No, it’s not about Marilyn Monroe and John Kennedy – This is about Plants and George Washington
If you’ve ever been to Mount Vernon you know that George Washington (1732-1799) was a great gardener. Like most Virginia planters he started out as a tobacco farmer, but quit and turned to farming mixed crops. He rented Mount Vernon, with its modest house on a plateau overlooking the Potomac, from his brother, and then inherited it in 1761. Over time he came to own five farms of 7200 acres. Mount Vernon, some 500 acres, was his “Home Farm.” What’s most astounding is that he nearly tripled the size of the house and turned the plantation into a graceful and stunning landscaped park while fighting in the French and Indian War (1753-1758), serving in the Virginia House of Burgesses in Williamsburg (1758, 1765-1775), then commanding all Continental Forces in the Revolution (1775-1783), presiding over the Constitutional Convention in Philadelphia (1787), and serving as the first President of the United States with its capital in New York and then Philadelphia (1789-1797). He died only two years later. But he used that time away, even though responsible for the lives of thousands of men and the life of this untried nation, to think about his Home Farm.
His landscaping inspirations, ideas and influences came from other estates and the only landscape design book that he owned, New Principles of Gardening, or The Laying out and Planting of Parterres, Groves, Wildernesses, Labyrinths, Avenues, Parks, etc. after a more Grand and Rural Manner than has been done before. Batty Langley, London (1722) https://archive.org/details/mobot31753000819141
Langley recommended that parterres “. . .should be uniform; because the Eye being struck with all their Parts at the same Time, each opposite side should be equal . . .” Further “. . . when we come to copy, or imitate Nature, we should trace her Steps . . . therefore when we plant Groves of Forest or other Trees, . . . no three Trees together range in a straight Line . . .” meaning they should be irregularly placed. He advised that “Parterres are most beautiful when entirely plain . . .with Grass,” suggesting an “octangular” open lawn planted on the sides with groves of trees and flowering shrubs interlined with serpentine walks. In addition to reading Langley’s book Washington visited and stayed at grand houses from time to time. While President in Philadelphia he befriended William Hamilton (no relation to Alexander) and visited his 600 acre “Woodlands” designed along the English landscape gardening design of irregularly placed groves of trees and shrubs with winding paths overlooking the Schuylkill River.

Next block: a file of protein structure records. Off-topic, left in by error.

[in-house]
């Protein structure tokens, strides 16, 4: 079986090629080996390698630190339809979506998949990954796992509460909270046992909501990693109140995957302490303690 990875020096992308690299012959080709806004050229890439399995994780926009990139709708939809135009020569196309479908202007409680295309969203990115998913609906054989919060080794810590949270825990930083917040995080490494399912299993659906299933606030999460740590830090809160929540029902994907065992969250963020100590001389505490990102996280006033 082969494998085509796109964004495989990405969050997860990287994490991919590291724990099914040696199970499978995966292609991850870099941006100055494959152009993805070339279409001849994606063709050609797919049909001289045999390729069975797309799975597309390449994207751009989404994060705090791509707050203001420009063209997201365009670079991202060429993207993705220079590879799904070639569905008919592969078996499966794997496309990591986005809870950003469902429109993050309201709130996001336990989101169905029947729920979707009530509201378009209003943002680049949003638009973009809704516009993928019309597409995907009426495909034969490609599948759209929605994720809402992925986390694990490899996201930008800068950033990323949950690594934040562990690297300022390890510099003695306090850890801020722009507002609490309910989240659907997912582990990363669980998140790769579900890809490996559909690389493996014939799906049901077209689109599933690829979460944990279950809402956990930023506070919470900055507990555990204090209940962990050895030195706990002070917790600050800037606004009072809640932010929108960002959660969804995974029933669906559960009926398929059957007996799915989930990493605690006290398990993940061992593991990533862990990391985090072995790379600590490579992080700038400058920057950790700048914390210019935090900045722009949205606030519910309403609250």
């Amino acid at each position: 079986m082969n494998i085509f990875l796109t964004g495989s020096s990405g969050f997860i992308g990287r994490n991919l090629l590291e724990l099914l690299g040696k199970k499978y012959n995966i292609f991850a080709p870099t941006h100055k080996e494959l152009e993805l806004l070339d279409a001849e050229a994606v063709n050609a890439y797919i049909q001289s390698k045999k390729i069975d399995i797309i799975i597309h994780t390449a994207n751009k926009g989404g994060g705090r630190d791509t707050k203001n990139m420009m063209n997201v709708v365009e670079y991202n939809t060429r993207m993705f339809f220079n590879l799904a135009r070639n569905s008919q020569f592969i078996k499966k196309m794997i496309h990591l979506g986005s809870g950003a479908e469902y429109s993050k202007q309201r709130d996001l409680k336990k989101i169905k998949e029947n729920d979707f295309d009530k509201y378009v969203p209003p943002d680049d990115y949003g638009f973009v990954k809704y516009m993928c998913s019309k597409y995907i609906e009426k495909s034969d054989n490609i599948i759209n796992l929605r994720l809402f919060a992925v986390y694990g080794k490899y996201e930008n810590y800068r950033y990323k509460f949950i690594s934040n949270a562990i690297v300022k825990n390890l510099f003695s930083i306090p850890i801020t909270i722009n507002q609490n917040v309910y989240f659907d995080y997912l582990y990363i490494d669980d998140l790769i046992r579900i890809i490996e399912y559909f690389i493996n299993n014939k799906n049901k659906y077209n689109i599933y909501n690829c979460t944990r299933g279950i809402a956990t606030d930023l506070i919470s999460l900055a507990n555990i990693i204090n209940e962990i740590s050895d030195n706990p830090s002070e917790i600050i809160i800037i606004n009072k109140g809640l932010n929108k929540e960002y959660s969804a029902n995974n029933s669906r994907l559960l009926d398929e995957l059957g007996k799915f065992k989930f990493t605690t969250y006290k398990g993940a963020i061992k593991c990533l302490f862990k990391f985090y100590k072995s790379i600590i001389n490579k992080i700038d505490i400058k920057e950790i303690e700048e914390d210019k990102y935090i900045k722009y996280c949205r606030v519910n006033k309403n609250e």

Washington designed Mount Vernon’s entrance along these lines – a nearly mile long bowling green of unobstructed view to the house, framed with a symmetrical serpentine drive on either side arriving at a circular lawn just in front of the house. Groves of trees and shrubs shaded the serpentine drive. On the outside of the tree-lined drive Washington designed and built symmetrical gardens, rectangular but rounded on one end, shaped like a medieval shield. Each of these gardens was about two acres in size and surrounded by a brick wall. One, called the Upper Garden he originally planted with a mixture of herbs, vegetables, fruits and flowers but gardens evolve and it became primarily a flower garden. Washington replaced the brick wall along one side with a conservatory. The other, The Lower Garden, was rectangles of fruit, vegetables, and herbs, enough to supply the household, numerous guests and the 90 house slaves. Additionally Washington grew starter plants and experimental plantings in a small “Botanical Garden.” A four acre garden called a vineyard did not succeed as a vineyard so it became a vegetable garden. A 1787 plan drawn by Samuel Vaughn shows the outlines.
(This is not a landscape design it was drawn after this was constructed.)
How did Washington accomplish all this with his many, long absences? He had 90 house slaves and more than 200 who worked the farms and could be called upon if needed. He frequently wrote to Lund Washington, the plantation manager, with instructions. He hired head gardeners from Europe who were indentured servants. When he was home Washington did much of the work himself. He sowed seeds and marked them for identification. He grafted trees. He rooted cuttings. He planted and transplanted. He dug trees from the woods. He ordered trees by the wagon load. People sent him plants. One thing is clear from reading his letters and reading about him – he was never ever idle.
What did he grow? Trees and shrubs live a long time. As a result many have been identified. Flowers, vegetables, and herbs do not live as long so the species or varieties cannot be identified. A few of his trees are below. The flowers listed below are based on Washington’s letters, notes, or diary.
Trees and shrubs:
Aronia arbutifolia Red chokeberry
Calycanthus floridus Carolina allspice
Cercis canadensis Redbud
Cornus florida Flowering dogwood
Hibiscus syriacus Rose of Sharon
Hydrangea arborescens Wild hydrangea
Hydrangea quercifolia Oak leaf hydrangea
Ilex verticillata Winterberry
Kalmia latifolia Mountain laurel
Kerria japonica ‘Pleniflora’ Japanese kerria
Liriodendron tulipfera Tulip tree
Myrica pennsylvania Northern bayberry
Syringa vulgaris Lilac
Delphinium ajacis Larkspur
Digitalis purpurea Foxglove
Lobelia cardinalis Cardinal flower
Phlox divaricata Sweet William
Phlox paniculata Garden phlox
Yucca filamentosa Yucca
Additional resources: Washington’s Gardens at Mount Vernon Mac Griswold Boston, New York 1999; www.mountvernon.org/the-estate-gardens/